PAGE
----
When it comes to mental health, it is not uncommon to see a mental health disorder manifest in conjunction with an experience of trauma. Addictions also seem to manifest when one struggles with either trauma or a mental health disorder. An example of one such connection is the link between domestic violence and substance abuse and the effects each has on the other. 

Understanding domestic violence and substance use disorder 

Substance abuse and domestic violence are often linked in a variety of ways, including victims turning to substance use and the addiction of the perpetrator influencing their violent acts. While there’s no guarantee that one will cause the other, patterns in research have emerged showing a definite connection between the two. 

Domestic violence

Firstly, domestic violence is defined as “a pattern of coercive behavior, including acts or threatened acts, that are used by the perpetrator to gain power and control over a current or former spouse, intimate partner, dating partner or person with whom the perpetrator shares a child or household in common.” 

Acts of domestic violence include: 

  • Controlling the victim by telling them where they can and cannot go, how they may dress, who they see and what they do
  • Insulting and shaming
  • Threatening and intimidating to keep the victim within the limits the perpetrator sees fit 
  • Pressuring the victim to do things against their will 
  • Economically controlling the victim
  • Stalking
  • Preventing the victim from seeing or contacting their friends or family members 

Domestic violence is not always the cause of physical harm to the victim; the victim may be subjected to various forms of abuse, including sexual, emotional, psychological and verbal abuse. Often, the perpetrator will use whatever form of abuse is most effective in maintaining control. 

Substance use disorder 

Substance abuse is “a disease that affects a person’s brain and behavior and leads to an inability to control the use of a legal or illegal drug or medicine.” Substance abuse, or substance use disorder, is an addiction to alcohol and drugs, such as heroin, opioids and prescription medications that the user is unable to stop even when there are negative consequences.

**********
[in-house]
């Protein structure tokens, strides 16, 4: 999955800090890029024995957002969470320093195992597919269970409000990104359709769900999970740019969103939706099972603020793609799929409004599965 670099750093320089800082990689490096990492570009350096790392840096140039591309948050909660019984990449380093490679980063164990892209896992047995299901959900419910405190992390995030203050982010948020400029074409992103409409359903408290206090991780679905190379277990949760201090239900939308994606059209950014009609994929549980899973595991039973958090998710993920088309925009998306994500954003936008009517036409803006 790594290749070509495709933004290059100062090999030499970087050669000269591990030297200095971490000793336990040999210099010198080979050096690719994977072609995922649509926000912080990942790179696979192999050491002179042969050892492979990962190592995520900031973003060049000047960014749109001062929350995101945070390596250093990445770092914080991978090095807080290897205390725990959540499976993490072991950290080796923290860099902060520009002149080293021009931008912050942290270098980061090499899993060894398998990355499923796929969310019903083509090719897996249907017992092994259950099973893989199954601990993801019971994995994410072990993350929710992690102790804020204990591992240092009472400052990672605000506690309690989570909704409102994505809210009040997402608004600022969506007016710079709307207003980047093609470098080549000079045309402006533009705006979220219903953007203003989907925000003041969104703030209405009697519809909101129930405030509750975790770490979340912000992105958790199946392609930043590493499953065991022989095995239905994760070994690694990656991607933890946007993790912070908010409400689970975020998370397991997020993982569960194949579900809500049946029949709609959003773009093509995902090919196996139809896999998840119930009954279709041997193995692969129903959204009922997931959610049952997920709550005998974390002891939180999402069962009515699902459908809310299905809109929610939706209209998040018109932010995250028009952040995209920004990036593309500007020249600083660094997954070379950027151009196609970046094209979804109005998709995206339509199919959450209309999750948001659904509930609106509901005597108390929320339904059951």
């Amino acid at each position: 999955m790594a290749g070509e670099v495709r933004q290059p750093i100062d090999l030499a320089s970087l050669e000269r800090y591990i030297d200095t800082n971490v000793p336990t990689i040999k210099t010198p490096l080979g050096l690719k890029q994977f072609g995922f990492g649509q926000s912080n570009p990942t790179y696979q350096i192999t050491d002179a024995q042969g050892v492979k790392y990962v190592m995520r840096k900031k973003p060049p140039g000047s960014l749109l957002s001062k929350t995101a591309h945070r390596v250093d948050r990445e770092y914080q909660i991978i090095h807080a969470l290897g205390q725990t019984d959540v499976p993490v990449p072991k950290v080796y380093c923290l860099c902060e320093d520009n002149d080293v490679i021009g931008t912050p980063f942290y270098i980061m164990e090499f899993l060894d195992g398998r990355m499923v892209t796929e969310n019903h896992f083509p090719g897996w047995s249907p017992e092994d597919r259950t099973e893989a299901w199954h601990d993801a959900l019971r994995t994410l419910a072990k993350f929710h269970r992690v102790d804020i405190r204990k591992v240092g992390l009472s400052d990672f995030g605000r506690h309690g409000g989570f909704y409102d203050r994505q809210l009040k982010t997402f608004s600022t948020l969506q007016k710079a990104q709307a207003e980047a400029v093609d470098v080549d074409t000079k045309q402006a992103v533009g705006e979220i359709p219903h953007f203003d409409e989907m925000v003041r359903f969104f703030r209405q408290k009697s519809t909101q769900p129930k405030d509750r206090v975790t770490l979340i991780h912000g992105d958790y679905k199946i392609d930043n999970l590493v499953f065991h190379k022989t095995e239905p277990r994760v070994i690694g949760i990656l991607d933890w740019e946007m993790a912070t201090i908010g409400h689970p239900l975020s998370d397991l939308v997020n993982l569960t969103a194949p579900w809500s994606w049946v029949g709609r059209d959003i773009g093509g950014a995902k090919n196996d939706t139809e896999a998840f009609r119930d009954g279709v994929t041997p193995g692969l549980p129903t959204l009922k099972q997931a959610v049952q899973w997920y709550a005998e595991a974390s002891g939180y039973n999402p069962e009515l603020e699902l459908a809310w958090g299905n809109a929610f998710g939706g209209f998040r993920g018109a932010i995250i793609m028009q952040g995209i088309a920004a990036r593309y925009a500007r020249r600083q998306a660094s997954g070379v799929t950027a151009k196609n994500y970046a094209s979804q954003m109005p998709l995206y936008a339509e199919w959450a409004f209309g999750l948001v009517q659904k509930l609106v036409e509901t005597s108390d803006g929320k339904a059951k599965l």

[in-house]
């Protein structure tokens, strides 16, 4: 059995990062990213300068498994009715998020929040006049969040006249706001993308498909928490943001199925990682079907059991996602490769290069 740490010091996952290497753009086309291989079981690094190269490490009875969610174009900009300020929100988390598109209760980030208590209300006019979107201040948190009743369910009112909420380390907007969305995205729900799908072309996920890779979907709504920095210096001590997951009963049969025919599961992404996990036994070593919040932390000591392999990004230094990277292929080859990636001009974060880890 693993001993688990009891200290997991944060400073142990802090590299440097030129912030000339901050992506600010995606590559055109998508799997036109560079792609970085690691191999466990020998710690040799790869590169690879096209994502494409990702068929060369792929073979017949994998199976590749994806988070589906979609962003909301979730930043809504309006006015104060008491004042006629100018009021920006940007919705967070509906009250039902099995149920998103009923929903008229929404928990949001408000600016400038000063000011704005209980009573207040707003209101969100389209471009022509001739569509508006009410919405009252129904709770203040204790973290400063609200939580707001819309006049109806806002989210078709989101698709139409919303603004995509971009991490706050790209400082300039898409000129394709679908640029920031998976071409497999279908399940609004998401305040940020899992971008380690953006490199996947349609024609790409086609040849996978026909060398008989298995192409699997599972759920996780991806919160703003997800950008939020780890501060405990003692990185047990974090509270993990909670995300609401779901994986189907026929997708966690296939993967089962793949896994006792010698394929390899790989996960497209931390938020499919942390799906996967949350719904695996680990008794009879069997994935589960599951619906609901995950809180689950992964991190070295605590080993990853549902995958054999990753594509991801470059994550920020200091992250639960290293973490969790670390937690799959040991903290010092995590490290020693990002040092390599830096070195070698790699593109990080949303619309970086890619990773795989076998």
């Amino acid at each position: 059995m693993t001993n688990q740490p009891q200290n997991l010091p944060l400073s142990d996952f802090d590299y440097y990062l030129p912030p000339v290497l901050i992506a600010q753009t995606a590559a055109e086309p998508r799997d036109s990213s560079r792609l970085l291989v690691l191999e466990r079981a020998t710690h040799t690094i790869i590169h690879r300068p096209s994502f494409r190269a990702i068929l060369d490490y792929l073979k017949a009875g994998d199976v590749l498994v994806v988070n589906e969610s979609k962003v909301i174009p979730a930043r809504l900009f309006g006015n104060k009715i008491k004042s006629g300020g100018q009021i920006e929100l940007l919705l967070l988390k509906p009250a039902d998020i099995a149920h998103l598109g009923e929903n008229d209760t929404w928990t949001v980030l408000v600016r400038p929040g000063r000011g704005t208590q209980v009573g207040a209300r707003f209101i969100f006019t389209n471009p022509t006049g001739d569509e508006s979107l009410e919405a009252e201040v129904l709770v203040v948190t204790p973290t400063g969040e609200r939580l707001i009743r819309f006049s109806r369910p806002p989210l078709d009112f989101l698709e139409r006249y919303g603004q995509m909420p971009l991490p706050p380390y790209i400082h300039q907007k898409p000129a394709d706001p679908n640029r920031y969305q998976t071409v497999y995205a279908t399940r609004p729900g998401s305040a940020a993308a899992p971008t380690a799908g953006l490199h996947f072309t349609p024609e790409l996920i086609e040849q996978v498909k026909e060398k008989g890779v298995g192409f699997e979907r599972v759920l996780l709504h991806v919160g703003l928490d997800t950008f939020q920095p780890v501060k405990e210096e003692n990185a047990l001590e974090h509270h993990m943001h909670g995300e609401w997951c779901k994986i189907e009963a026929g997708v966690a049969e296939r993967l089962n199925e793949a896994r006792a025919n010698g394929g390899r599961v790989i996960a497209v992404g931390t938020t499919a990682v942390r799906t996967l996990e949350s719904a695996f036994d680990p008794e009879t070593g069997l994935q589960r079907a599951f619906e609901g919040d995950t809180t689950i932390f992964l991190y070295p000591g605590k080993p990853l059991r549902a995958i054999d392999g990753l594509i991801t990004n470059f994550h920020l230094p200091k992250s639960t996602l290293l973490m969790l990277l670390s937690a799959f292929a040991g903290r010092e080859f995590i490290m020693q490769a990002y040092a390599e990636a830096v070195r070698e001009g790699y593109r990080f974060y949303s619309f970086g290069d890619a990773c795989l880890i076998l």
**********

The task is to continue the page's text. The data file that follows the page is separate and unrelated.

There are a number of potential causes of substance abuse, including using it as an unhealthy coping mechanism to help one handle the stress and anxiety one is feeling in their life. This can be dangerous, however — by using drugs or alcohol to help one cope, they end up creating an entirely new problem in the form of a potentially life-threatening addiction.  

The connection between domestic violence and substance abuse

It goes without saying that substance abuse and domestic violence are connected, and numerous research projects have shown the various ways the two affect each other. 

Firstly, it’s important to note that not everyone who struggles with substance use disorder will be involved in domestic violence, either as the perpetrator or victim, and not everyone involved in a domestic violence situation will suffer from substance abuse. Each individual is different, so assumptions cannot be made in that regard. 

That being said, numerous people who have suffered domestic violence also struggle with substance abuse. One source stated that many survivors of domestic violence use substances as a form of coping or self-medication to deal with the effects of the trauma; additionally, those who seek treatment are often sabotaged in their efforts towards recovery by the perpetrator. 

Additional studies include many other statistics further proving the connection between the two, including: 

Because of the traumatic nature of domestic violence and the way in which substance abuse warps the brain, it’s no surprise that the two often occur simultaneously. 

Treating the effects of domestic violence and substance abuse 

Many individuals who suffer from addiction, domestic violence or both require intensive mental and physical health treatment. The effects of domestic violence and addiction are long lasting and can take time and well developed plans to get back to full health and wellness. Oftentimes, those who’ve suffered benefit from seeking out professional addiction treatment and trauma-informed counseling. 

If you or someone you know has been a victim of domestic violence, suffers from addiction or both, consider October Road’s treatment plans. With trauma-informed care, addiction recovery programs and professionally trained staff, you will be able to begin walking the path to recovery. 

To learn more, call our offices at 888-201-5086.

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